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GAP Analysis Predicted Distribution Map

Yellow-rumped Warbler (Dendroica coronata)

Species Code: DECOR

Click to enlarge Range map

= Core Habitat
= Marginal Habitat

Breeding Range Map
The green area shows the predicted habitats for breeding only. The habitats were identified using 1991 satellite imagery, Breeding Bird Atlas (BBA), other datasets and experts throughout the state, as part of the Washington Gap Analysis Project. Habitats used during non-breeding months and migratory rest-stops were not mapped.

Metadata (Data about data or how the map was made)

Click to enlarge distribution map

Other maps & Information:
  • Breeding Bird Atlas
  • NatureMapping observations
    during breeding season
  • NatureMapping observations
    throughout the year

The Yellow-rumped Warbler is common throughout Washington in conifer forests. It is most common at higher elevations, in eastern Washington, and in the northeastern Olympics where forests are drier and more open. It is found locally in very wet, dense forests where breaks occur in the canopy.

All zones above steppe, except the Sitka Spruce zone (peripheral), were core. Mixed and conifer forests, and conifer-dominated wetlands, were good habitats. Other wetlands and hardwood forests were adequate.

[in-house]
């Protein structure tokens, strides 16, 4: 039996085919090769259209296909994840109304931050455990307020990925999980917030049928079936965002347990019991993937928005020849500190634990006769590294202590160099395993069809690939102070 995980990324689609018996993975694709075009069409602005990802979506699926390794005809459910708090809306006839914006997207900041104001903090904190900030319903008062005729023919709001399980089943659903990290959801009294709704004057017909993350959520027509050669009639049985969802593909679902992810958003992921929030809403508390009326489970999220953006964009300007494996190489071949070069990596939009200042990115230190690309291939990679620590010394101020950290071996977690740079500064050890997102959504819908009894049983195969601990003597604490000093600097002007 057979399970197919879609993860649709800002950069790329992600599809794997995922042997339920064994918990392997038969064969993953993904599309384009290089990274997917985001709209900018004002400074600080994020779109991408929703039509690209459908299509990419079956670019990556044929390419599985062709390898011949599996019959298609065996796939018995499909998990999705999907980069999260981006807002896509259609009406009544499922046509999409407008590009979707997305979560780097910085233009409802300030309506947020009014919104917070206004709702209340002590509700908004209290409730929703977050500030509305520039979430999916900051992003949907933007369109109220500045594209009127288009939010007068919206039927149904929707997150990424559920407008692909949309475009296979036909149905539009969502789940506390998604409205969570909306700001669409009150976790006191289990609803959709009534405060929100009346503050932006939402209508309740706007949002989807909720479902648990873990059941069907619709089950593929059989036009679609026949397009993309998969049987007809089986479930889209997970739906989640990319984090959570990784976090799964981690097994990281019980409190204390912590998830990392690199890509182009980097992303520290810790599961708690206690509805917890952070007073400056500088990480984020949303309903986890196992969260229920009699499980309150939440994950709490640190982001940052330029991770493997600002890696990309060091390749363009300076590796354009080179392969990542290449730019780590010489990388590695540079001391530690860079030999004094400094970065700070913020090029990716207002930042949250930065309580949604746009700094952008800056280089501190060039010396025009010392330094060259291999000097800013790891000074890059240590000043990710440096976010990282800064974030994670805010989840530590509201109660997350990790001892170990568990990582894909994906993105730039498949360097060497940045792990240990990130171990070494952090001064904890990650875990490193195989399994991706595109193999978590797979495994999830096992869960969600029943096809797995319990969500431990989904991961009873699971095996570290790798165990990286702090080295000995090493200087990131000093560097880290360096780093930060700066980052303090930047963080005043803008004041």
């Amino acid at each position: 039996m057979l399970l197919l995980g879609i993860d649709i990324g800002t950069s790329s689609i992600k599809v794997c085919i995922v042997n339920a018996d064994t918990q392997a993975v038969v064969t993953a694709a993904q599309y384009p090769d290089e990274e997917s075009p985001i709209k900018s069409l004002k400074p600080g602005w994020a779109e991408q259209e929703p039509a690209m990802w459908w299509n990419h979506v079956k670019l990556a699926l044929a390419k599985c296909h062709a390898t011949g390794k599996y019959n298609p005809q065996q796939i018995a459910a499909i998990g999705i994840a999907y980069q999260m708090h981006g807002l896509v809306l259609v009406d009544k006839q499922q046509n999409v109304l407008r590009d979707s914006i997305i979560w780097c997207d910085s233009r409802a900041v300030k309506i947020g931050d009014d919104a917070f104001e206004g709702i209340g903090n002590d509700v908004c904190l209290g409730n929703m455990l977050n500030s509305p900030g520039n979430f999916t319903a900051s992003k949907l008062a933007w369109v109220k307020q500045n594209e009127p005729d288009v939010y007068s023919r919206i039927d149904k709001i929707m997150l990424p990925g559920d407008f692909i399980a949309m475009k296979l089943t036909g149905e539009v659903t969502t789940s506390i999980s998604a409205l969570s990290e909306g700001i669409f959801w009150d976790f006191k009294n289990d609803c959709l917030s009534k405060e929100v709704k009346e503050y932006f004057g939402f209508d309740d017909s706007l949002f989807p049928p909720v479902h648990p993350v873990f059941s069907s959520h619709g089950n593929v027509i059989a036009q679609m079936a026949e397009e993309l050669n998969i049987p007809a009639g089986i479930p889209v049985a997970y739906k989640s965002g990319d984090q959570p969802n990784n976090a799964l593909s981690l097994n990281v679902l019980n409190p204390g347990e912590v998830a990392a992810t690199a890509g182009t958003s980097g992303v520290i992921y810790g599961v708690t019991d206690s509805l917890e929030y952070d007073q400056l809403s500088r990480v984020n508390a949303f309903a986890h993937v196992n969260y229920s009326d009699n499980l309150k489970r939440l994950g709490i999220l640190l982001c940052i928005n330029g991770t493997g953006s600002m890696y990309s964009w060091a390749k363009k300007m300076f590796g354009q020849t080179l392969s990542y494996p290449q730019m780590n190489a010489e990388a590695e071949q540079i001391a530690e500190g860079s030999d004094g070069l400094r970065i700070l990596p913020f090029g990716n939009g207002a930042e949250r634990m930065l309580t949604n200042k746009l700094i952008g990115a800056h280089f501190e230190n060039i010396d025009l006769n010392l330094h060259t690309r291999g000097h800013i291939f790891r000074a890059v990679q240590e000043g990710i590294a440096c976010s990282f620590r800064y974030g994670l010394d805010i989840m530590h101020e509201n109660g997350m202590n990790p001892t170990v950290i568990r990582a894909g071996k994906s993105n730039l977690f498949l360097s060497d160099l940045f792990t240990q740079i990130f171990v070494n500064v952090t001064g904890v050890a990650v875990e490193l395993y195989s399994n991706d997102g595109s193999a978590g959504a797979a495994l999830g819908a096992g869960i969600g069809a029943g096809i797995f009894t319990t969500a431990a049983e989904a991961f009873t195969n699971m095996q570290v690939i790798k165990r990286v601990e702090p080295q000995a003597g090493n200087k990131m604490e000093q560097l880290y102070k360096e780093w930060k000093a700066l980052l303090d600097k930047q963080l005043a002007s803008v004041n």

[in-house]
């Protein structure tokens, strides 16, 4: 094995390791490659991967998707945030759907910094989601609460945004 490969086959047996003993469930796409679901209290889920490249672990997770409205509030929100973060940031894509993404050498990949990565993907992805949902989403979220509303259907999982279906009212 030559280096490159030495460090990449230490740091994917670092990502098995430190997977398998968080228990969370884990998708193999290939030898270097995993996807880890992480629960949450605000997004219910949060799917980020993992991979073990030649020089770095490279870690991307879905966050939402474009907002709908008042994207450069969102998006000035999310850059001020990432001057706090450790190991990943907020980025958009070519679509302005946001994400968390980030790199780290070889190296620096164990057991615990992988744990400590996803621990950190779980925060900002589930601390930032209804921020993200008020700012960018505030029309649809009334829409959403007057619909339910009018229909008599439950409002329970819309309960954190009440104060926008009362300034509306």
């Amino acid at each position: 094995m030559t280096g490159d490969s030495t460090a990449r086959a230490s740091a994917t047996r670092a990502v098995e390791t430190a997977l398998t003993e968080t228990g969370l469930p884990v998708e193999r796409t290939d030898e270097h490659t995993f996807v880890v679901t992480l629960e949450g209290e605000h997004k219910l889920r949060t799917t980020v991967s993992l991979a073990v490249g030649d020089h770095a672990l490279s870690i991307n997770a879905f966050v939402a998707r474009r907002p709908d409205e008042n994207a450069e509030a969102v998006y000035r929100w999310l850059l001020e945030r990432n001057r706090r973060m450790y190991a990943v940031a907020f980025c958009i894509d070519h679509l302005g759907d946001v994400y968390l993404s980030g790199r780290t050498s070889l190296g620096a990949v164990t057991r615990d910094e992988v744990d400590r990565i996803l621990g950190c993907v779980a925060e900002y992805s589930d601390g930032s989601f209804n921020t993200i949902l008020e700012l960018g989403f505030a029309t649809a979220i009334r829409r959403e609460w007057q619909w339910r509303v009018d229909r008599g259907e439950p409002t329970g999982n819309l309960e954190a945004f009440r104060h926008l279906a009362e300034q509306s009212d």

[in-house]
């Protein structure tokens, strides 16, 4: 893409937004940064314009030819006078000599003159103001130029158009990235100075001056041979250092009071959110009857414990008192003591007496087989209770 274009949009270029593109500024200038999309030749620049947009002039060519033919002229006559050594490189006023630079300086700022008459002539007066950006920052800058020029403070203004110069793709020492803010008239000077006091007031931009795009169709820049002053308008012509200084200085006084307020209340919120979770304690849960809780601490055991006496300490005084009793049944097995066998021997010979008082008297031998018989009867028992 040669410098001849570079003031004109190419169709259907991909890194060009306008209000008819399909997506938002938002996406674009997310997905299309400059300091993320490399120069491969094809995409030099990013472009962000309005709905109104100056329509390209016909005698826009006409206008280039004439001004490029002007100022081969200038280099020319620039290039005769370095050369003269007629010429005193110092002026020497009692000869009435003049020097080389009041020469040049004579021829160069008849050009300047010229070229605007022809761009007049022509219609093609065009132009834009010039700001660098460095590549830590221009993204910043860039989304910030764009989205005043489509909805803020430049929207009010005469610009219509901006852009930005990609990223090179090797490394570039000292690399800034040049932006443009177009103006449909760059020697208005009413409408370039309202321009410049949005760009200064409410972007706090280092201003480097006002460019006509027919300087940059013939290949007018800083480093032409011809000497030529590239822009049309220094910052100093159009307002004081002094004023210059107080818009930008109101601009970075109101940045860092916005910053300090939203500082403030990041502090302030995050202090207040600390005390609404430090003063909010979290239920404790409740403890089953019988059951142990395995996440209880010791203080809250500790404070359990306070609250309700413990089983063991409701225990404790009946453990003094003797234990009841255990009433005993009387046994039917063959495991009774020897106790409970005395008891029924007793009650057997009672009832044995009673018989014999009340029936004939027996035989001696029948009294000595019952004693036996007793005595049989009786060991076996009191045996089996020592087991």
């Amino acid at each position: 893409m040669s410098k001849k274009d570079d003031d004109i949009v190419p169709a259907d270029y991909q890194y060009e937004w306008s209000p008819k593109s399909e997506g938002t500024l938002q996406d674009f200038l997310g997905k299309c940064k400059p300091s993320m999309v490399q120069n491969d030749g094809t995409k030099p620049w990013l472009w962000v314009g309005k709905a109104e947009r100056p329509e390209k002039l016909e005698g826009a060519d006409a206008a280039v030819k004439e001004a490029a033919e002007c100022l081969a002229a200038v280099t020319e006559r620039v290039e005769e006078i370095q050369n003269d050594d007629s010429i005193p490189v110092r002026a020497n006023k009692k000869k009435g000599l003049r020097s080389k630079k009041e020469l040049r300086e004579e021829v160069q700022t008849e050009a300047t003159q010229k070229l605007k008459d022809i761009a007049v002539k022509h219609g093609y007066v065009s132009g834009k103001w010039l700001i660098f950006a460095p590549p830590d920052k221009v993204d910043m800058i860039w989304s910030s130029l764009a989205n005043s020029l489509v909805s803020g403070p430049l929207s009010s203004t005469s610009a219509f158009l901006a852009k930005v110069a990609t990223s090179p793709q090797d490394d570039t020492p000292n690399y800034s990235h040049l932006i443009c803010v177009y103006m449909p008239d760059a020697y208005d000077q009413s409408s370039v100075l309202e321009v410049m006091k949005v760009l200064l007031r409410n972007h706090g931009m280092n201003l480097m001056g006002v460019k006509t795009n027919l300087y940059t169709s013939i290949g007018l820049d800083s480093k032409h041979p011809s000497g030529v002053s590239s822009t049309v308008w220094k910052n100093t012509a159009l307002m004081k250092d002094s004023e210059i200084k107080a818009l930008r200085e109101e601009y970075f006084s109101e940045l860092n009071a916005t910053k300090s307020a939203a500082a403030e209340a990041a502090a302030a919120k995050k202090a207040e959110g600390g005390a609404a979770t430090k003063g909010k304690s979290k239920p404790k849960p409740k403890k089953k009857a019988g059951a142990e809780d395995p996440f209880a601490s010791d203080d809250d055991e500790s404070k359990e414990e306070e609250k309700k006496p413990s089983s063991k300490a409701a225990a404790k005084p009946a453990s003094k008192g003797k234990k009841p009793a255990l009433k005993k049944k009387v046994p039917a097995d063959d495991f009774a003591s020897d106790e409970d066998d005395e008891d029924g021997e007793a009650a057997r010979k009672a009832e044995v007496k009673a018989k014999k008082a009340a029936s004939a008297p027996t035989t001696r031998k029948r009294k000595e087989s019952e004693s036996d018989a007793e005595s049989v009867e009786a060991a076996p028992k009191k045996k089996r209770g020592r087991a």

This species is undoubtedly the most widespread warbler in Washington. Washington's breeding subspecies is D. c. auduboni (Audubon's Warbler). There are two subspecies of the "Audubon Warbler, D. a. auduboni of western Washington and D. a. memorabilis of eastern Washington. In lowland western Washington, where forests are generally wetter and dense, these warblers occur in more open microhabitats, such as canopy gaps, bogs, and meadow areas. In eastern Washington and at higher elevations in western Washington, Yellow-rumped Warblers are widespread throught the conifer forests. They will also utilize some hardwood habitats, such as Madrones on the San Juan Islands.

Translated from the Washington Gap Analysis Bird Volume by Uchenna Bright
Text edited by Gussie Litwer
Webpage designed by Dave Lester